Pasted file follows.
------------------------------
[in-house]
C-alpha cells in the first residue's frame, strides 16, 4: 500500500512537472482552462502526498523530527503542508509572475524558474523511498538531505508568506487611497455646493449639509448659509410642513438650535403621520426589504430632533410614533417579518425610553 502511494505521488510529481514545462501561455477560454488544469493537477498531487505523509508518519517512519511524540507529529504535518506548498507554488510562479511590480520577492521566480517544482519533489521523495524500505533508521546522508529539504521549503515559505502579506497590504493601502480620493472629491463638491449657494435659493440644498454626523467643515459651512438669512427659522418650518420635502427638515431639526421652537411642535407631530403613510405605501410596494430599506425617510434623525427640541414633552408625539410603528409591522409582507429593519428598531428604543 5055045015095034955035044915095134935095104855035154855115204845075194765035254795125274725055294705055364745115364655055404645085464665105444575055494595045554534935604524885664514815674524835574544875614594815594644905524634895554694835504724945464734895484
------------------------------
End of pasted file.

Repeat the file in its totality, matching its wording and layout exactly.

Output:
[in-house]
C-alpha cells in the first residue's frame, strides 16, 4: 500500500512537472482552462502526498523530527503542508509572475524558474523511498538531505508568506487611497455646493449639509448659509410642513438650535403621520426589504430632533410614533417579518425610553 502511494505521488510529481514545462501561455477560454488544469493537477498531487505523509508518519517512519511524540507529529504535518506548498507554488510562479511590480520577492521566480517544482519533489521523495524500505533508521546522508529539504521549503515559505502579506497590504493601502480620493472629491463638491449657494435659493440644498454626523467643515459651512438669512427659522418650518420635502427638515431639526421652537411642535407631530403613510405605501410596494430599506425617510434623525427640541414633552408625539410603528409591522409582507429593519428598531428604543 5055045015095034955035044915095134935095104855035154855115204845075194765035254795125274725055294705055364745115364655055404645085464665105444575055494595045554534935604524885664514815674524835574544875614594815594644905524634895554694835504724945464734895484